Stephen.Stephen Chenney | Software Engineer | schen...@google.com |
 404-314-1809
___
webkit-dev mailing list
webkit-dev@lists.webkit.org
http://lists.webkit.org/mailman/listinfo/webkit-dev


Re: [webkit-dev] Int/FloatPoint and Int/FloatSize

2013-01-03 Thread Steve Block
Thanks all for the detailed replies.

I wasn't aware of the distinction made between points and vectors for
the purposes transforms. However, if I understand things correctly,
introducing a vector type could be considered separately from the
issue I initially raised.

It seems that everyone is agreed that xxxSize should be used only when
you really want to represent a size. A good first step would be trying
to enforce this, such that all points and vectors are represented with
xxxPoint. As Shawn points out, when doing this, we need to make sure
that we continue to use the correct homogeneous coordinate for
transforms. Removing the existing subtraction operator (xxxPoint minus
xxxPoint returns xxxSize) might be a good place to start.

Introducing the concept of a vector could then be done in a second phase.

WDYT?

Steve
___
webkit-dev mailing list
webkit-dev@lists.webkit.org
http://lists.webkit.org/mailman/listinfo/webkit-dev


Re: [webkit-dev] Int/FloatPoint and Int/FloatSize

2013-01-03 Thread Simon Fraser
On Jan 3, 2013, at 7:43 PM, Steve Block wrote:

 Thanks all for the detailed replies.
 
 I wasn't aware of the distinction made between points and vectors for
 the purposes transforms. However, if I understand things correctly,
 introducing a vector type could be considered separately from the
 issue I initially raised.
 
 It seems that everyone is agreed that xxxSize should be used only when
 you really want to represent a size. A good first step would be trying
 to enforce this, such that all points and vectors are represented with
 xxxPoint. As Shawn points out, when doing this, we need to make sure
 that we continue to use the correct homogeneous coordinate for
 transforms. Removing the existing subtraction operator (xxxPoint minus
 xxxPoint returns xxxSize) might be a good place to start.

I find point - point = size quite useful in general, and it seems to make 
logical sense.

 
 Introducing the concept of a vector could then be done in a second phase.

What would you call this type, avoiding confusion with Vector?

Simon

___
webkit-dev mailing list
webkit-dev@lists.webkit.org
http://lists.webkit.org/mailman/listinfo/webkit-dev


Re: [webkit-dev] Int/FloatPoint and Int/FloatSize

2013-01-03 Thread Mike Lawther
On 4 January 2013 16:15, Simon Fraser simon.fra...@apple.com wrote:

  Introducing the concept of a vector could then be done in a second phase.

 What would you call this type, avoiding confusion with Vector?

 Rename that to DynamicallyResizableRandomlyAccessibleT, because, you
know, Euclid got there first :P
___
webkit-dev mailing list
webkit-dev@lists.webkit.org
http://lists.webkit.org/mailman/listinfo/webkit-dev


Re: [webkit-dev] Int/FloatPoint and Int/FloatSize

2013-01-03 Thread Steve Block
 I find point - point = size quite useful in general, and it seems to make 
 logical sense.
I agree that it makes logical sense, but I think that 'point - point =
point' also makes sense, and is perhaps more frequently the right
choice.

 What would you call this type, avoiding confusion with Vector?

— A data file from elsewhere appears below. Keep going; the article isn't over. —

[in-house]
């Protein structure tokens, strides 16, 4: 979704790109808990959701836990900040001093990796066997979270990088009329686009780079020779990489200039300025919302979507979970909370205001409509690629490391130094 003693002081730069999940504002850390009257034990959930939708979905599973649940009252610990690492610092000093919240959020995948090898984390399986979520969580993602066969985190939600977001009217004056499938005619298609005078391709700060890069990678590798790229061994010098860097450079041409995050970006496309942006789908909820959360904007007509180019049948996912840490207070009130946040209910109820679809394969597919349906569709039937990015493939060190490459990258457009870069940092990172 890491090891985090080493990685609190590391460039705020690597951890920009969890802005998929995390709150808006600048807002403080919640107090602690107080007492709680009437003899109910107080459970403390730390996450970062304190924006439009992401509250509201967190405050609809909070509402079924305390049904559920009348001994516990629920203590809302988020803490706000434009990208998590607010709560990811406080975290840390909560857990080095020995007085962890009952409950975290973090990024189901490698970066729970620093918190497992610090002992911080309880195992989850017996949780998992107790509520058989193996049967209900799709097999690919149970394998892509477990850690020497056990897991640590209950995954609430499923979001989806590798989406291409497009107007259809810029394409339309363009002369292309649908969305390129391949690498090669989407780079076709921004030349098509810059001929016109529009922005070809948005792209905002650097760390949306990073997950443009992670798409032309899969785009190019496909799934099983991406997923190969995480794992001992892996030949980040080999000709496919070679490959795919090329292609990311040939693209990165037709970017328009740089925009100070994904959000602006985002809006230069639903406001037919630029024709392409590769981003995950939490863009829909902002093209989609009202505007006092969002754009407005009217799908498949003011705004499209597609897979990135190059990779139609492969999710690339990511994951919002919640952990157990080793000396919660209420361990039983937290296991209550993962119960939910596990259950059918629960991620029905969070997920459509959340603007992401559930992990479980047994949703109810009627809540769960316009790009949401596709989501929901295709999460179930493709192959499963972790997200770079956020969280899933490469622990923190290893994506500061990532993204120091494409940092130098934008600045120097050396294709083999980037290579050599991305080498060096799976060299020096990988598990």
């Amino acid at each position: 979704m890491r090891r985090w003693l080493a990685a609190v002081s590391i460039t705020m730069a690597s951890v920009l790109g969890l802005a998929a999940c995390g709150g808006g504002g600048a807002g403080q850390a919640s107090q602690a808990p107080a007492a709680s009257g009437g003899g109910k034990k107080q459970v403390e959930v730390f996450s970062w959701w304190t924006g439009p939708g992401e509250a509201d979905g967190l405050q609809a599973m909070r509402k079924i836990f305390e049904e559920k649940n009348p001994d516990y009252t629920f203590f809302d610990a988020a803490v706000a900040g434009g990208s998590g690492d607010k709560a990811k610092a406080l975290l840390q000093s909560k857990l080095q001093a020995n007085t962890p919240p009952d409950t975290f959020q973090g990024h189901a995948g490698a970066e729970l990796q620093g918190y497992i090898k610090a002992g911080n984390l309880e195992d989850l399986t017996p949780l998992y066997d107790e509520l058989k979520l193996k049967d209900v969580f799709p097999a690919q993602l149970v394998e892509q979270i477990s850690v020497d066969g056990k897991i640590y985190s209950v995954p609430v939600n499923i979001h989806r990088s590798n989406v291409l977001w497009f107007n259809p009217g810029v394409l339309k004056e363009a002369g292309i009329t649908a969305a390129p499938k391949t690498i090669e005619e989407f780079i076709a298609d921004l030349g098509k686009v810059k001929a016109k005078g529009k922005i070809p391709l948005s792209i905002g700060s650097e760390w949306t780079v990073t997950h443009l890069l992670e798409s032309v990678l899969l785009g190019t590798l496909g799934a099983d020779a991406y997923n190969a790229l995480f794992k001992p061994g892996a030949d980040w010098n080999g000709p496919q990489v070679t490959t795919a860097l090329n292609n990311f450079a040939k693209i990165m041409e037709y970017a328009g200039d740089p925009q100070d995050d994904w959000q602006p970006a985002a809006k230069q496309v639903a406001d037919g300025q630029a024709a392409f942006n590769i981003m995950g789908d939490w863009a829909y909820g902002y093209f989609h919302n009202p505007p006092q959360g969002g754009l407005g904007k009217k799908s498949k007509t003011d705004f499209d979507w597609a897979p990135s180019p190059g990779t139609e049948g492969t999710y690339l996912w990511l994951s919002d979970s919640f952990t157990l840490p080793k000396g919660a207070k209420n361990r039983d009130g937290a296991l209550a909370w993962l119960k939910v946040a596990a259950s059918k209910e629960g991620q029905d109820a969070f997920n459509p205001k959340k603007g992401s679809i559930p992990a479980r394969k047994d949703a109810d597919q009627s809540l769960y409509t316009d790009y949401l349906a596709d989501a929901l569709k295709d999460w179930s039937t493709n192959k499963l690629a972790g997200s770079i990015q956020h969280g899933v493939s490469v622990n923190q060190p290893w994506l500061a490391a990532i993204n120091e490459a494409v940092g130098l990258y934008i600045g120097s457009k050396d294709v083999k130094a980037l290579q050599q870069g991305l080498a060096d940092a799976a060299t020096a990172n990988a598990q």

I guess 'Offset' is an obvious candidate, but that is probably already
too overloaded. Perhaps RelativePosition or RelativePoint?


On 4 January 2013 16:15, Simon Fraser simon.fra...@apple.com wrote:
 On Jan 3, 2013, at 7:43 PM, Steve Block wrote:

 Thanks all for the detailed replies.

 I wasn't aware of the distinction made between points and vectors for
 the purposes transforms. However, if I understand things correctly,
 introducing a vector type could be considered separately from the
 issue I initially raised.

 It seems that everyone is agreed that xxxSize should be used only when
 you really want to represent a size. A good first step would be trying
 to enforce this, such that all points and vectors are represented with
 xxxPoint. As Shawn points out, when doing this, we need to make sure
 that we continue to use the correct homogeneous coordinate for
 transforms. Removing the existing subtraction operator (xxxPoint minus
 xxxPoint returns xxxSize) might be a good place to start.

 I find point - point = size quite useful in general, and it seems to make 
 logical sense.


 Introducing the concept of a vector could then be done in a second phase.

 What would you call this type, avoiding confusion with Vector?

 Simon

___
webkit-dev mailing list
webkit-dev@lists.webkit.org
http://lists.webkit.org/mailman/listinfo/webkit-dev


Re: [webkit-dev] Int/FloatPoint and Int/FloatSize

2013-01-02 Thread Peter Kasting
On Wed, Jan 2, 2013 at 11:21 PM, Steve Block stevebl...@chromium.orgwrote:

 - Would people welcome changes to encourage that policy?


FWIW, in Chromium (downstream, non-WebKit) we ended up adding a vector
(as in math, not the STL) class recently to address the sort of
offset/delta between two points use you're describing, because neither
points nor sizes made for a good fit all the time.  The folks working on
Chromium's compositor might have more feedback, but personally I thought
that was a good move, and it turned out to not be too hard to convert
almost everything at once, simply by removing all the functions
implementing mathematical operations between type pairs we no longer wanted
to support and seeing what broke.

Of course, such a drastic move in WebKit would need to have significant
buy-in ahead of time, and my suspicion is that it wouldn't get it.

PK
___
webkit-dev mailing list
webkit-dev@lists.webkit.org
http://lists.webkit.org/mailman/listinfo/webkit-dev